One of those bizarre stories that makes you check the date carefully and make sure it’s not 1st April: homeless people are being used as mobile WiFi hotspots in Austin, Texas, during the South-By-South-West (SXSW) conference. Yes, you did read that correctly, and you can read the full report in The Atlantic here.
That piece is keen to emphasise that ‘it’s not as horrible as it seems,’ as the homeless people involved are, in a way, acting as not much more than vendors of The Big Issue, but providing a 4G digital service, for which those at the conference volunteer to pay what they think is appropriate.
Given that the price of a ticket to SXSW is around $1000, I hope that the payments these people are getting is generous.
The organisers of the service have tried to make a point: what they have done both provides a service in Austin’s rather stretched bandwidth, and highlight the homeless problem in the city. But I have some concerns about this.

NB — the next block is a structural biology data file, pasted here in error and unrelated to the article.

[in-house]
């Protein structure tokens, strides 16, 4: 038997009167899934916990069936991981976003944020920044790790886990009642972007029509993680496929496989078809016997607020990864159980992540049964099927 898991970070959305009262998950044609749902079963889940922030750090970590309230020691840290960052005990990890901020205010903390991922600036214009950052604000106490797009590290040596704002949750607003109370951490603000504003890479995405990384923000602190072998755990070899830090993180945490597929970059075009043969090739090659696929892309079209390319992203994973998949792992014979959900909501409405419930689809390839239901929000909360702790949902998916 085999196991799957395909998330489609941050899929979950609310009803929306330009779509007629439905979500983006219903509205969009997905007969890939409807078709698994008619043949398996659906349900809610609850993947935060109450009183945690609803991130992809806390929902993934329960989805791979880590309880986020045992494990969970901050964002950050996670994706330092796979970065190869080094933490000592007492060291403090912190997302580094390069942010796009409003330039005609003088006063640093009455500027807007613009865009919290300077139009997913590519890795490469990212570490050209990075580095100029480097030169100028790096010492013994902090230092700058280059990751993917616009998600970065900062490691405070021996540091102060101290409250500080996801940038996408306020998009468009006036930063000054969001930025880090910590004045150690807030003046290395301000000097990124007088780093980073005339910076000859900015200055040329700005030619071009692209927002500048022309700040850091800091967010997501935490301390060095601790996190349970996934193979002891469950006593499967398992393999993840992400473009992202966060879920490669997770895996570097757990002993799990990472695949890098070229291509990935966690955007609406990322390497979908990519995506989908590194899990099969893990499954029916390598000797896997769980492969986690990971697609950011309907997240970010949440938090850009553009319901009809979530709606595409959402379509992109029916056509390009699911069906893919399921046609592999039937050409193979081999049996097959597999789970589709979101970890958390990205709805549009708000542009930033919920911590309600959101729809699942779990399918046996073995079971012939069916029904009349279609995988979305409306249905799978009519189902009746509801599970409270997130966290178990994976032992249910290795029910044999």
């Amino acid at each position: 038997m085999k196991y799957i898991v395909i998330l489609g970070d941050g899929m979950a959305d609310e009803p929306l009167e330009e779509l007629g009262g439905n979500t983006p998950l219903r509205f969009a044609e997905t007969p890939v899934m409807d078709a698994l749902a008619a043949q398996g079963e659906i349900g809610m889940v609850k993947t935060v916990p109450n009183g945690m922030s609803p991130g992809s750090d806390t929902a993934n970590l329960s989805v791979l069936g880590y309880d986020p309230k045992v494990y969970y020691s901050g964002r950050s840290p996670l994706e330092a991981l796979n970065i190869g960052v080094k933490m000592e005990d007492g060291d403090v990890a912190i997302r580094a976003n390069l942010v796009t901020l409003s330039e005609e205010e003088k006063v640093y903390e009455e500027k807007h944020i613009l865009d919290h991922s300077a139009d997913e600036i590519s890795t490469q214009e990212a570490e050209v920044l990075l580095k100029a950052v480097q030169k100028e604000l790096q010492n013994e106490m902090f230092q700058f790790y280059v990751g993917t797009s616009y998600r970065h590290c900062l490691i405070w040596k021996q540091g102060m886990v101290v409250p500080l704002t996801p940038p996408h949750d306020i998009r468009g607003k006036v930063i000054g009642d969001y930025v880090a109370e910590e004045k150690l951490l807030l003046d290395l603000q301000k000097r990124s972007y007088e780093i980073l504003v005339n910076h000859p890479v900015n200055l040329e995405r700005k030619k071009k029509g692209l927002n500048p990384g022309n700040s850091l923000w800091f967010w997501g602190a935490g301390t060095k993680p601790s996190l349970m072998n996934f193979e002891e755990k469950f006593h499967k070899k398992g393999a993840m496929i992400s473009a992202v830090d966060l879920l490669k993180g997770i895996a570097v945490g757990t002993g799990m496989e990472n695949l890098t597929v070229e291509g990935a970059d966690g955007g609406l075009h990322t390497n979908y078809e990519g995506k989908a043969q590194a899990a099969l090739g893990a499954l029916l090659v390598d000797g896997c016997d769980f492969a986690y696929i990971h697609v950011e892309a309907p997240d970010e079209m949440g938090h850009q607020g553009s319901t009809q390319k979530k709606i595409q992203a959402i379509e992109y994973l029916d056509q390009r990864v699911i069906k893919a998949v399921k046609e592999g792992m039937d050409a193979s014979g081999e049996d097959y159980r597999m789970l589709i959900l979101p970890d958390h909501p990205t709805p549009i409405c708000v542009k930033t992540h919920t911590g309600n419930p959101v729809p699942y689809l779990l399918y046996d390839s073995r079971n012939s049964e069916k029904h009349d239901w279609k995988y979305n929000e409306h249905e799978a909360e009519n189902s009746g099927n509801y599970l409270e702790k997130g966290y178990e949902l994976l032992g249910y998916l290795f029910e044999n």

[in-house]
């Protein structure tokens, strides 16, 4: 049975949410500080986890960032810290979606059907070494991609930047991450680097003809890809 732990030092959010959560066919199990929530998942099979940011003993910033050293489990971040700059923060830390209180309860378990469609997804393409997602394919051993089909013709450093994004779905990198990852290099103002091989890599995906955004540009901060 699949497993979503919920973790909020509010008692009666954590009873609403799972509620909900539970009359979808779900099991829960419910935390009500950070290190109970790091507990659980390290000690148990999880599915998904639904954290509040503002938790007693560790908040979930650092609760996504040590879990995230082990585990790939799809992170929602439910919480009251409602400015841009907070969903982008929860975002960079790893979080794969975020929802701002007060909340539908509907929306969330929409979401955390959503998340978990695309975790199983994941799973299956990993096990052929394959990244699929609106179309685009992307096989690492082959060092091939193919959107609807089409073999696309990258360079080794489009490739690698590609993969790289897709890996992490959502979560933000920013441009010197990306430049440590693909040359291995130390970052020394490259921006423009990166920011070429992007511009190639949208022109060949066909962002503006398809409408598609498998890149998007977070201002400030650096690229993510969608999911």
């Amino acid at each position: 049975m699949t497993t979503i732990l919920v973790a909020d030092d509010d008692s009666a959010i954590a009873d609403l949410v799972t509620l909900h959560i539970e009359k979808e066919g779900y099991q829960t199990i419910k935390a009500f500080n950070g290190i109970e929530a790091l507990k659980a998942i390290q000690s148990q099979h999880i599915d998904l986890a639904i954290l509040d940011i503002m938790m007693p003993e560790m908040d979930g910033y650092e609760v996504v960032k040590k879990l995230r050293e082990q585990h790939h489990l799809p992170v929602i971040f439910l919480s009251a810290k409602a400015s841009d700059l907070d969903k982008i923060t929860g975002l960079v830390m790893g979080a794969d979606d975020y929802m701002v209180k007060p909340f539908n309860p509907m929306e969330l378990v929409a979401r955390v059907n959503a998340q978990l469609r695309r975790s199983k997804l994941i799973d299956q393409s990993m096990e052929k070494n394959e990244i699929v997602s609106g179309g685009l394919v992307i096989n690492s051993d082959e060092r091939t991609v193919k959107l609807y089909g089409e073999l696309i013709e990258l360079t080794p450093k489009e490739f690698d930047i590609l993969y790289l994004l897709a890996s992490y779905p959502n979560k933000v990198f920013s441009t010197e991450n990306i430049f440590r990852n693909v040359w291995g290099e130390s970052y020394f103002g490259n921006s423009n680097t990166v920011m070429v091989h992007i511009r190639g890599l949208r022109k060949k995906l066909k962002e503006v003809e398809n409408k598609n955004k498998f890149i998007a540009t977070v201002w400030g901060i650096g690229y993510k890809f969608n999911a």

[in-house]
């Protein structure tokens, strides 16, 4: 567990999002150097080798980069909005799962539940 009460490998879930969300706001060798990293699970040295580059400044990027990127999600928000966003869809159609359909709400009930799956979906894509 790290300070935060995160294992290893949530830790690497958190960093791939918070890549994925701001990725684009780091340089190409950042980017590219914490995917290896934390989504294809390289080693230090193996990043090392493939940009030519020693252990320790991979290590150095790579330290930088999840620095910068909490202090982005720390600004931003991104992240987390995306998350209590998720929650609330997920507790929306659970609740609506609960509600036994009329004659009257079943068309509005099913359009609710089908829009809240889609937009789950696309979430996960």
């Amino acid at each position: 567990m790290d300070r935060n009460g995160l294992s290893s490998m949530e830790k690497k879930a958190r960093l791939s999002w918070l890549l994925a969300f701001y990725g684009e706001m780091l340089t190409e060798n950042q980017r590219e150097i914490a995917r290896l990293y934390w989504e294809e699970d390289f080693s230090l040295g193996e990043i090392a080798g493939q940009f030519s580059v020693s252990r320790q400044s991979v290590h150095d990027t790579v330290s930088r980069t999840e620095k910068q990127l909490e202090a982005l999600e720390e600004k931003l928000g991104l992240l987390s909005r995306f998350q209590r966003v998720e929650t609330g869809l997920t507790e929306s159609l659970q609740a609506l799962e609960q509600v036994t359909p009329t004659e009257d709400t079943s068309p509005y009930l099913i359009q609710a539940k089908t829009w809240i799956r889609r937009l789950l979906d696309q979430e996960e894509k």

A recent lecture given at Birkbeck college by Slavoj Zizek on the TV series The Wire made this brilliant point: what the show did for Baltimore was to expose to itself the ‘invisible people’ that everyone knew lived in the city, but most – the privileged anyway – were able to filter out almost completely. The Wire was explosive because it showed, over 5 seasons, that these filters were invalid. The media, the police, the dealers themselves, the junkies and the lawyers and the politicians and the trades unions and the education system – all of it was part of a web of responsibility. And the brilliance of The Wire was to make these invisible things, for a while, visible again.
So here’s my concern about the ‘homeless hotspots’: the invisible waves that these unfortunate people are selling, giving access to the internet to uber-privileged techno-neeks, are actually making them less visible, not more. They are commodified as hot-spots, and thus, through some small payment, able to be ignored. The systemic problems, the wide web of responsibility – and blame – is not revealed. And so the problem persists.
I hope that some of these guys do make some money, and then begin to find a way out of their situations. But let’s also hope that the great minds who come together to make expensive digital life-style products use their huge collective brainpower to do something more than make an iPad thinner, and try to make a genuine difference to people who are a very long way from caring about such trivialities.